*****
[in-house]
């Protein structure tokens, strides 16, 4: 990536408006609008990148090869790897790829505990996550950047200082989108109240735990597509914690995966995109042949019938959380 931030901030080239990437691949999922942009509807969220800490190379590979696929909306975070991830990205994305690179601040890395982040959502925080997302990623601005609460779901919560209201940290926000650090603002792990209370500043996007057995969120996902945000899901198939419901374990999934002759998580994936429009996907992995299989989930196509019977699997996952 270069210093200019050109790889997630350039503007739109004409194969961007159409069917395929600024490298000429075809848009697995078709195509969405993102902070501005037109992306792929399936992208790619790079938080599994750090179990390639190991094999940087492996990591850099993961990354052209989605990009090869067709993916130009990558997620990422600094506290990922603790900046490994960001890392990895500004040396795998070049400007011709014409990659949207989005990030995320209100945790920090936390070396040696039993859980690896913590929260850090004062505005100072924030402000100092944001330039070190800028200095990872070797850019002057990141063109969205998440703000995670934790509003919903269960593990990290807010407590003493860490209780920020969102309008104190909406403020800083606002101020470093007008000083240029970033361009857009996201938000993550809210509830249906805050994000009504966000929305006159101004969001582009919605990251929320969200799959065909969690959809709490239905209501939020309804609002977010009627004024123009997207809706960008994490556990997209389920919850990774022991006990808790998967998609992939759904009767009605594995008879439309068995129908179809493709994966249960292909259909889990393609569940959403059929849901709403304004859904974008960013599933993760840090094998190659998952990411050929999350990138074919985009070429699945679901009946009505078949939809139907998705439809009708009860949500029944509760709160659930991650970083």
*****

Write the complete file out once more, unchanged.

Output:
[in-house]
């Protein structure tokens, strides 16, 4: 990536408006609008990148090869790897790829505990996550950047200082989108109240735990597509914690995966995109042949019938959380 931030901030080239990437691949999922942009509807969220800490190379590979696929909306975070991830990205994305690179601040890395982040959502925080997302990623601005609460779901919560209201940290926000650090603002792990209370500043996007057995969120996902945000899901198939419901374990999934002759998580994936429009996907992995299989989930196509019977699997996952 270069210093200019050109790889997630350039503007739109004409194969961007159409069917395929600024490298000429075809848009697995078709195509969405993102902070501005037109992306792929399936992208790619790079938080599994750090179990390639190991094999940087492996990591850099993961990354052209989605990009090869067709993916130009990558997620990422600094506290990922603790900046490994960001890392990895500004040396795998070049400007011709014409990659949207989005990030995320209100945790920090936390070396040696039993859980690896913590929260850090004062505005100072924030402000100092944001330039070190800028200095990872070797850019002057990141063109969205998440703000995670934790509003919903269960593990990290807010407590003493860490209780920020969102309008104190909406403020800083606002101020470093007008000083240029970033361009857009996201938000993550809210509830249906805050994000009504966000929305006159101004969001582009919605990251929320969200799959065909969690959809709490239905209501939020309804609002977010009627004024123009997207809706960008994490556990997209389920919850990774022991006990808790998967998609992939759904009767009605594995008879439309068995129908179809493709994966249960292909259909889990393609569940959403059929849901709403304004859904974008960013599933993760840090094998190659998952990411050929999350990138074919985009070429699945679901009946009505078949939809139907998705439809009708009860949500029944509760709160659930991650970083």